Wednesday, October 31 — Halloween at our home in southern Arizona
My neighbor tells me there used to be hay rides through the neighborhood on Halloween. (We’re having another chat over the chain link fence.)
“There’d be seventy kids or more on those rides,” he recalls, smiling at the memory.
I have my own happy memories of hay rides.
He adds . . . “until one fell off and got hurt, so they shut that down.”
That’s the way it goes these days.
Used to be, if a kid wasn’t careful and had an accident, parents would shrug and admonish their horrified children, “Let that be a lesson to you,” and we’d still be allowed to do whatever it was that sent That Kid Who Wasn’t Careful to the emergency ward.
Today we’re all about antiseptic band-aids. Wow. When I was a kid, we didn’t have band-aids of any kind in our house. If I got a boo-boo, my mother would tell me to spit on it and call it better.
And, gosh, most of the time it worked!
Remember the big playground swings with the grey metal pipe pointing to the sky? Those heavy swing seats made of hard wood that hung from long CHAINS? Iron chains, I think they were.
Periodically some kid would push that swing seat as hard as he or she could and stand there stupefied as the plank of wood swung waaaaay out and up, paused as if reconsidering, and then came swooping back down with a vengeance to knock the kid smack in the teeth.
Oh, we learned our lessons.
We learned important stuff.
We learned to pay attention because the road of life is going to bounce you, and, if you aren’t holding on to something, you might just fall out of your happy hay wagon.
We learned to spit on our wounds, believe they will get better, and resume play.
We learned when we push we’d better be prepared to get a push back.
~ ~ ~
The only Halloween-ers in costume I saw this season were the adults down at the thrift shop. The adult-sized costumes had been flying off the racks all week.
Let me pause to point out a distinction: A witch and Spider Man in a child’s size 4 can be cute. In size adult’s extra large?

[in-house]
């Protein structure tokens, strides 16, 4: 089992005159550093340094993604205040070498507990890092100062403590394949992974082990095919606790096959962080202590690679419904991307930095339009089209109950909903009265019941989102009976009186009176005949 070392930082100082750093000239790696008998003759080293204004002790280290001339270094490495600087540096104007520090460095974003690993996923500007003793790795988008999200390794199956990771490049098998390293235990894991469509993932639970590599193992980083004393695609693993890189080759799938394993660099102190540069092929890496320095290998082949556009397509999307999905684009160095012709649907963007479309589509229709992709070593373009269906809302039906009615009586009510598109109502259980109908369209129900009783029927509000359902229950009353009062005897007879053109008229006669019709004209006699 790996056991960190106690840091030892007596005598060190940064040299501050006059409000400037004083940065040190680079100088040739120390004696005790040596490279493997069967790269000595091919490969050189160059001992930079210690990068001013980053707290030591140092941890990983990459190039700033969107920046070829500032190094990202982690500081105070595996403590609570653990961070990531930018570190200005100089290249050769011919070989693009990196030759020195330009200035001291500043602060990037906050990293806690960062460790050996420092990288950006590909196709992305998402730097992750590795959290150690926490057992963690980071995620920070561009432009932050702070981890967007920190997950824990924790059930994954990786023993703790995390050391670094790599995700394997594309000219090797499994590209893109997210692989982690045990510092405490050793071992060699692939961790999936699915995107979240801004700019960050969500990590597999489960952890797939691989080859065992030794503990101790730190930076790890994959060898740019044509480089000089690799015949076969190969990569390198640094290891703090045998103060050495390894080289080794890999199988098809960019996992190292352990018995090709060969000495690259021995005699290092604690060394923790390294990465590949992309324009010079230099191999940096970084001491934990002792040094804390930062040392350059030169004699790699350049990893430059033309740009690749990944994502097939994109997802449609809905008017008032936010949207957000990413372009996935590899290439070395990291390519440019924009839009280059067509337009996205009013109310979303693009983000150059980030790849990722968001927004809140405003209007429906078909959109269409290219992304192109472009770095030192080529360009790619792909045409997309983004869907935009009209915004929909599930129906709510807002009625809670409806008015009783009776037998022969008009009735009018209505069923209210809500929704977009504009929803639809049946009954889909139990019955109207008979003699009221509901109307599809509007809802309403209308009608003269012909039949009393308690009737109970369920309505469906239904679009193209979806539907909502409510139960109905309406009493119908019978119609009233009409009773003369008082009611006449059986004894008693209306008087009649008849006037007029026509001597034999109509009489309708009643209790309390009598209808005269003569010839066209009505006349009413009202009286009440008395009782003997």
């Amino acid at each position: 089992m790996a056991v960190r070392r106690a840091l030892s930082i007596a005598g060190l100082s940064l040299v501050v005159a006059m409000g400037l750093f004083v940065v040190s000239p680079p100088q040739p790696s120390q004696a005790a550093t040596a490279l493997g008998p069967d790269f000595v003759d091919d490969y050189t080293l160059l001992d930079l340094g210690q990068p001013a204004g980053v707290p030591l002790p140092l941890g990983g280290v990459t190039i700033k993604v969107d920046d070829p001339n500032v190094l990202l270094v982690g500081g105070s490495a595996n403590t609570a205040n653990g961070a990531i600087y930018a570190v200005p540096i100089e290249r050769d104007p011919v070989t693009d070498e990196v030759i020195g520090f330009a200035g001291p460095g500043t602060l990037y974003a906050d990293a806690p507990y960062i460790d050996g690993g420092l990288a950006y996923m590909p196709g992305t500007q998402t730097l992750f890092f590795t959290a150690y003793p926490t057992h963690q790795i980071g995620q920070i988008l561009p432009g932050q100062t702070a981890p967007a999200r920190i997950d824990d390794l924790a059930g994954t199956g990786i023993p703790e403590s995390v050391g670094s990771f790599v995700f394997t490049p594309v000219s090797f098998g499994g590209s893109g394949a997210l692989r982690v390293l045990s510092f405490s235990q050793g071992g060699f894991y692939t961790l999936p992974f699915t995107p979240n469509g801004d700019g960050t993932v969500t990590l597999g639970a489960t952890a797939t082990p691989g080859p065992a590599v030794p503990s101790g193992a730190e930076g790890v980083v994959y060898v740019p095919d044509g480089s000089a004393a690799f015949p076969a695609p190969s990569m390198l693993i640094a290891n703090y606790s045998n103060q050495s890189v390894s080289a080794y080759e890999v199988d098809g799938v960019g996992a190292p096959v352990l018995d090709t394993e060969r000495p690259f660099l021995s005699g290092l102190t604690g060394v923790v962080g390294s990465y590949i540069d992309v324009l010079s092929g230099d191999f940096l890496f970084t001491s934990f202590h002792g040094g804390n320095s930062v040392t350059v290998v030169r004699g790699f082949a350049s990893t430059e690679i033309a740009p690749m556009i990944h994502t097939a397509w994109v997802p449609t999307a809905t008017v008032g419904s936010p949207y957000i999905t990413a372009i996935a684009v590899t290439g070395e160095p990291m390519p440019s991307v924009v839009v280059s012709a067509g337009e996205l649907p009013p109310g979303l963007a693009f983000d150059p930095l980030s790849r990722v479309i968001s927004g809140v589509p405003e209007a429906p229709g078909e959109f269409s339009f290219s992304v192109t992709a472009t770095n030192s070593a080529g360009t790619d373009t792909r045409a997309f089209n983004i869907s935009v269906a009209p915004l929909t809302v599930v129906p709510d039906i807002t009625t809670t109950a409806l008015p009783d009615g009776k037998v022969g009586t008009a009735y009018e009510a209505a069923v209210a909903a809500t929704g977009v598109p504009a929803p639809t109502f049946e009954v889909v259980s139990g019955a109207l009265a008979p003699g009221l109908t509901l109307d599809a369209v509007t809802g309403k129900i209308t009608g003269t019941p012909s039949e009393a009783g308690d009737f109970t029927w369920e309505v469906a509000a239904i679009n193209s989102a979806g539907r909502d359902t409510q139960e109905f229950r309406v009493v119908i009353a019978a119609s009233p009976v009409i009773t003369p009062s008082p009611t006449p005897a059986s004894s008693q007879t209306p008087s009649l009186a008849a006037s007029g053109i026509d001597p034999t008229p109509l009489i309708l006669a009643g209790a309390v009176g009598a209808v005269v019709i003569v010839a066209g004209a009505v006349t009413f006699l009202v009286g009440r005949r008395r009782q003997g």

Not so cute. Too real.
Anyway . . .
I appreciate the effort. I don’t understand it, but I realize everyone has their own, personal idea of what’s fun.
At the thrift shop the mood is festive with a bit of the usual, bargain-crazed edginess. I’m feeling pretty festive myself, having found a nifty planter buried in the dark, nether region of the shop. In times past the planter was a swan. Now it’s a dirty, moldy “ugly duckling.”
I’m feeling smug as I set my prize on the counter and hand over three dollars.
Hmpff! Other thrift shoppers (less astute than I) rejected this planter, but not me . . .
I see potential!
I take the planter home and give it a hearty scrubbing with a Brillo pad, rinsing her off with the backyard hose.
I pop a pot of lantana between her wings and set her in a place of honor overseeing the flower bed.
Oh, isn’t she lovely!
My original plan on the way home from the thrift store was to spray paint her black, maybe be trendy and “distress” the paint to give a weathered look.
Who am I kidding? Me? Trendy? I like her best the way you see her here, clean and pretty, as she was meant to be.
~ ~ ~
A poem: “The Swan”
And then our dying—releasing ourselves
from the very ground on which we stood—
is like the way he hesitantly lowers himself
into the water.
It gently receives him,
and, gladly yielding, flows back beneath him,
as wave follows wave,
while he, now wholly serene and sure,
with regal composure,
allows himself to glide.
— Poem by Rainer Maria Rilke, translation by Joanna Macy and Anita Barrows
~ ~ ~
I forgot to answer the questions burning in your mind.
No, we didn’t have any trick-or-treaters, and, no, I didn’t turn off all the lights and hide in a back room.
These days parents take their children to alternative programs in town or at their church. No more traipsing up and down streets with their little, costumed creatures. No more chauffeuring their precious offspring to the doors of strangers.
Apparently the trick-or-treat custom has gone the way of hay rides and monster swings that draw blood. At least in our neighborhood anyway.
Not one trick-or-treater. I had to eat the bag of Twix miniatures all by myself.
NOTE: The next post will be on a completely different topic and there will be more photos. I promise. — Sue
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